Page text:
Poland is a country in Central Europe. Generally speaking, Poland is an unbroken plain reaching from the Baltic Sea in the north to the Carpathian Mountains in the south. Within that plain, terrain variations generally run in bands from east to west. The Baltic coast lacks natural harbors except for the Gdańsk-Gdynia region and Szczecin in the far northwest. The northeastern region, called the Lake District, is densely wooded, sparsely populated and lacks agricultural and industrial resources. To the south and west of the lake district, a vast region of plains extends to the Sudetes on the Czech and Slovak borders to the southwest and to the Carpathians on the Czech, Slovak, and Ukrainian borders to the southeast.
Location of Poland
The country extends 876 kilometers from north to south and 689 kilometers from east to west. Poland's total area is 312,843 square kilometers, including inland waters. The neighboring countries are Germany to the west, the Czech Republic and Slovakia to the south, Ukraine and Belarus to the east, and Lithuania and the Russian province of Kaliningrad to the northeast.
Geographic coordinates: 52°00′N 20°00′E / 52°N 20°E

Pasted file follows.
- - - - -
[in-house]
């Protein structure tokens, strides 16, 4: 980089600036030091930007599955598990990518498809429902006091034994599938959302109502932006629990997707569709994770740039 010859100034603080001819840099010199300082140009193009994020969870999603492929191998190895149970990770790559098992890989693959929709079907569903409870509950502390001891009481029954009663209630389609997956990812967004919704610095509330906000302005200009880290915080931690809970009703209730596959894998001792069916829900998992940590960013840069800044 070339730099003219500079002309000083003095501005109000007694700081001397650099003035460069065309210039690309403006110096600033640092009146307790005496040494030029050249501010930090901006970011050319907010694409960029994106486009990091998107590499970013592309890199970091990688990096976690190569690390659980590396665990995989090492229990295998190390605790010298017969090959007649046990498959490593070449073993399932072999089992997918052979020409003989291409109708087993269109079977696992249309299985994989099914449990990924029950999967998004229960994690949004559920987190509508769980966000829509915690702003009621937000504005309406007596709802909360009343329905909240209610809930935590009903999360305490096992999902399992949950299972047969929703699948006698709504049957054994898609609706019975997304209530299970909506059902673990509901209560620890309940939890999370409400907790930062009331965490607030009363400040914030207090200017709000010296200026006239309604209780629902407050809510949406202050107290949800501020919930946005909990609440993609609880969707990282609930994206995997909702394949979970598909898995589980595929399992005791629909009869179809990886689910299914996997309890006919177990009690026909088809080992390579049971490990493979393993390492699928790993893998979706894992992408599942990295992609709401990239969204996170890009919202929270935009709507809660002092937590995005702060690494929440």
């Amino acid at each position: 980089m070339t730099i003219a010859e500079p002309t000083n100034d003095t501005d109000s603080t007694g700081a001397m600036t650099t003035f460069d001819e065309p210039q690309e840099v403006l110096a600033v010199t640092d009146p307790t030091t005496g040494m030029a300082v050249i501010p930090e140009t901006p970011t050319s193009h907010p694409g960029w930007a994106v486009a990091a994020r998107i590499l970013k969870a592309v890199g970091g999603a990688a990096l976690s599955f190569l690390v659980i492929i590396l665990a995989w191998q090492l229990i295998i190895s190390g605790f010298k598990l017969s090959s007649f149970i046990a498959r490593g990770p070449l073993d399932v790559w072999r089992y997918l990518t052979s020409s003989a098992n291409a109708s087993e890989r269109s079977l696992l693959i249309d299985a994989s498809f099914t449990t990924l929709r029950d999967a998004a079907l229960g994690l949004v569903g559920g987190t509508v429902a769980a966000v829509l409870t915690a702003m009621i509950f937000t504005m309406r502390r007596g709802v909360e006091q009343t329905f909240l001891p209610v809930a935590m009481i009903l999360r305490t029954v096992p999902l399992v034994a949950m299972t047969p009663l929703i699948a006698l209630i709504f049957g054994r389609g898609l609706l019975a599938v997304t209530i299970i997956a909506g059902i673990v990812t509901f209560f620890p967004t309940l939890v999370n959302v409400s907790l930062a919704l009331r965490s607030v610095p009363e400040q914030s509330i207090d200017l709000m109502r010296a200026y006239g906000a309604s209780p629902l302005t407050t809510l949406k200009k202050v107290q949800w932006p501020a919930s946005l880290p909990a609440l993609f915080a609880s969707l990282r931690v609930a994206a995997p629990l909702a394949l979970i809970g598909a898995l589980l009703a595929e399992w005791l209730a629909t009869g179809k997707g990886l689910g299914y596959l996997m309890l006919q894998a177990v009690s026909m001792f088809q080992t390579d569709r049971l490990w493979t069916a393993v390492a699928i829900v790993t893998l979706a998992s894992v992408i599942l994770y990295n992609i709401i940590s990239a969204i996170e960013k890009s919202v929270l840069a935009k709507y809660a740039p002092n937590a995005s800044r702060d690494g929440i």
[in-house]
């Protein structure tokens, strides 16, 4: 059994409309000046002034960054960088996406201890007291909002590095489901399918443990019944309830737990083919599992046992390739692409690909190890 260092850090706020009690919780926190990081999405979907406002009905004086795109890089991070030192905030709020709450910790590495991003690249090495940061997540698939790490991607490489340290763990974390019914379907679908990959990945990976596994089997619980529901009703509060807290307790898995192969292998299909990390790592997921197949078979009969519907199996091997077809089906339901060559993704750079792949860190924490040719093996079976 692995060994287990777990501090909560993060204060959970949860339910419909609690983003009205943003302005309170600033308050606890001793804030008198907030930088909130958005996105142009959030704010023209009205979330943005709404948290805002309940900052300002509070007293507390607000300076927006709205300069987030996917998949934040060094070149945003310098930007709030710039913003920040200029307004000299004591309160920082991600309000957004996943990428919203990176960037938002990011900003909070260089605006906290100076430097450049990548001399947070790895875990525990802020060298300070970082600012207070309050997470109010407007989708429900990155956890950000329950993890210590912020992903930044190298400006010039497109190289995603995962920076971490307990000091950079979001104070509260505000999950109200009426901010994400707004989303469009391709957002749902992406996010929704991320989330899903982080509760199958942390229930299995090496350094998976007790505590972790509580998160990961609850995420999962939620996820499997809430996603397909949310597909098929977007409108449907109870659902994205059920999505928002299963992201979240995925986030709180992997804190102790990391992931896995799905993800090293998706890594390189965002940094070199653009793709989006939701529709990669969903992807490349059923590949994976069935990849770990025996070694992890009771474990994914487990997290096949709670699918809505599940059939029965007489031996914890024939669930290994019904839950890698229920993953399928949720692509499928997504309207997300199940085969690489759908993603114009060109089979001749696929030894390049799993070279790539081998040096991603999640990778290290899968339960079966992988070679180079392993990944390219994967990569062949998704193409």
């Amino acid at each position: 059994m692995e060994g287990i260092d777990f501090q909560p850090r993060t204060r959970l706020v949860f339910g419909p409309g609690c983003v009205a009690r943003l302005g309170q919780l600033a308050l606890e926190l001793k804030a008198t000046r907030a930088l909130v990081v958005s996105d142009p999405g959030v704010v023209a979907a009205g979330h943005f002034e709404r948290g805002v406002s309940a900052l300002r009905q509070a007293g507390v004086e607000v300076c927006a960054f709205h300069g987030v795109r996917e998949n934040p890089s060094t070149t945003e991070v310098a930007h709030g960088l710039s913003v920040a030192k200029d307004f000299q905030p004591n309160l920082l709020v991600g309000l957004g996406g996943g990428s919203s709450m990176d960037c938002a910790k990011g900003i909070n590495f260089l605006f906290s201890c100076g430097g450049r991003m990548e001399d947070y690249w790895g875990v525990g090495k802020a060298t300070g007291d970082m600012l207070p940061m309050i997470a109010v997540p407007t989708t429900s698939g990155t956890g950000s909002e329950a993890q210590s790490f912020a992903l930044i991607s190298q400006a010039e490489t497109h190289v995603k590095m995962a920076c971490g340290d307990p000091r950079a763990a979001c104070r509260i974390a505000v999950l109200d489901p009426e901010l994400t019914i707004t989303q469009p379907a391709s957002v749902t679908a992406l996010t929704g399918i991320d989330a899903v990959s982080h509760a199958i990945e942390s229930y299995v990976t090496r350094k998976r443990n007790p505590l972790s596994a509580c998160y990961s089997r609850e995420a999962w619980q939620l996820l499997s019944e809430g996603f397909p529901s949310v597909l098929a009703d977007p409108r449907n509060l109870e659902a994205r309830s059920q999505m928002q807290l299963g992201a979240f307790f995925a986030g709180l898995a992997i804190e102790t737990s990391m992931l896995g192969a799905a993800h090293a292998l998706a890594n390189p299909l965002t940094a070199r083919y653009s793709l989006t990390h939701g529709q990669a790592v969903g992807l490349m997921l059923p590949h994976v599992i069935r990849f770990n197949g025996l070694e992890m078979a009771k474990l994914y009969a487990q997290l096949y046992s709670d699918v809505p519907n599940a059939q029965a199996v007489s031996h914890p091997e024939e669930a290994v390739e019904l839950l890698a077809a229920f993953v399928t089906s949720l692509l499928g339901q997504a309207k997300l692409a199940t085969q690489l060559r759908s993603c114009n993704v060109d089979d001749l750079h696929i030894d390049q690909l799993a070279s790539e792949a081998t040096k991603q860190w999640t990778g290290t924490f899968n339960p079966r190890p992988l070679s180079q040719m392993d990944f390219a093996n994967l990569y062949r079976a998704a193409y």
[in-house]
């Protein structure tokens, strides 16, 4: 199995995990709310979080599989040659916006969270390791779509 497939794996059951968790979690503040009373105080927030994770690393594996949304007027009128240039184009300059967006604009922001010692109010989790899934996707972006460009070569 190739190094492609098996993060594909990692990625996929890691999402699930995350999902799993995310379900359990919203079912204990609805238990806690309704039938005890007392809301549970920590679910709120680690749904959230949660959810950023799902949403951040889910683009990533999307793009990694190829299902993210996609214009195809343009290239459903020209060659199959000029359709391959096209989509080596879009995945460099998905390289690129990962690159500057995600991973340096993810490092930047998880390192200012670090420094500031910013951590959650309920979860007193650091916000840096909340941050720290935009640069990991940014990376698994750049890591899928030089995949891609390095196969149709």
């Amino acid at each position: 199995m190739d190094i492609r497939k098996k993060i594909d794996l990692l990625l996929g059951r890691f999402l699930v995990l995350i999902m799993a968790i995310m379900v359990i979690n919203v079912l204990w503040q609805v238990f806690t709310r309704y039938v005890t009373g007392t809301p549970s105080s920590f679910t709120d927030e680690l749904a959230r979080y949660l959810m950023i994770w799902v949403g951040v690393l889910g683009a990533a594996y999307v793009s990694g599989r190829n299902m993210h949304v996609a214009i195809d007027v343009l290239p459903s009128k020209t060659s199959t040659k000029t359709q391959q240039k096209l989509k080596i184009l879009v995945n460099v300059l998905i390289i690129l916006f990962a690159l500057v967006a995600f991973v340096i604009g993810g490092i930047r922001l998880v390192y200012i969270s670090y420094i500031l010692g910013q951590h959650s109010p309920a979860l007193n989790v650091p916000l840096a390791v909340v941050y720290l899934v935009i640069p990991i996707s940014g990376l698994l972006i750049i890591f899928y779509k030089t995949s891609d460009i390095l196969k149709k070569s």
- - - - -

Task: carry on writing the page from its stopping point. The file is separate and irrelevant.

The average elevation of Poland is 173 meters, and only 3 % of Polish territory, along the southern border, is higher than 500 meters. The highest elevation is Mount Rysy, which rises 2,499 meters in the Tatra Range of the Carpathians, 95 kilometers south of Kraków. About 60 square kilometers along the Gulf of Gdańsk are below sea level. Poland is traditionally divided into five topographic zones from north to south. The largest, the central lowlands, is narrow in the west, then expands to the north and south as it extends eastward. Along the eastern border, this zone reaches from the far northeast to within 200 kilometers of the southern border. The terrain in the central lowlands is quite flat, and earlier glacial lakes have been filled by sediment. The region is cut by several major rivers, including the Oder (Odra), which defines the Silesian Lowlands in the southwest, and the Vistula (Wisla), which defines the lowland areas of east-central Poland.
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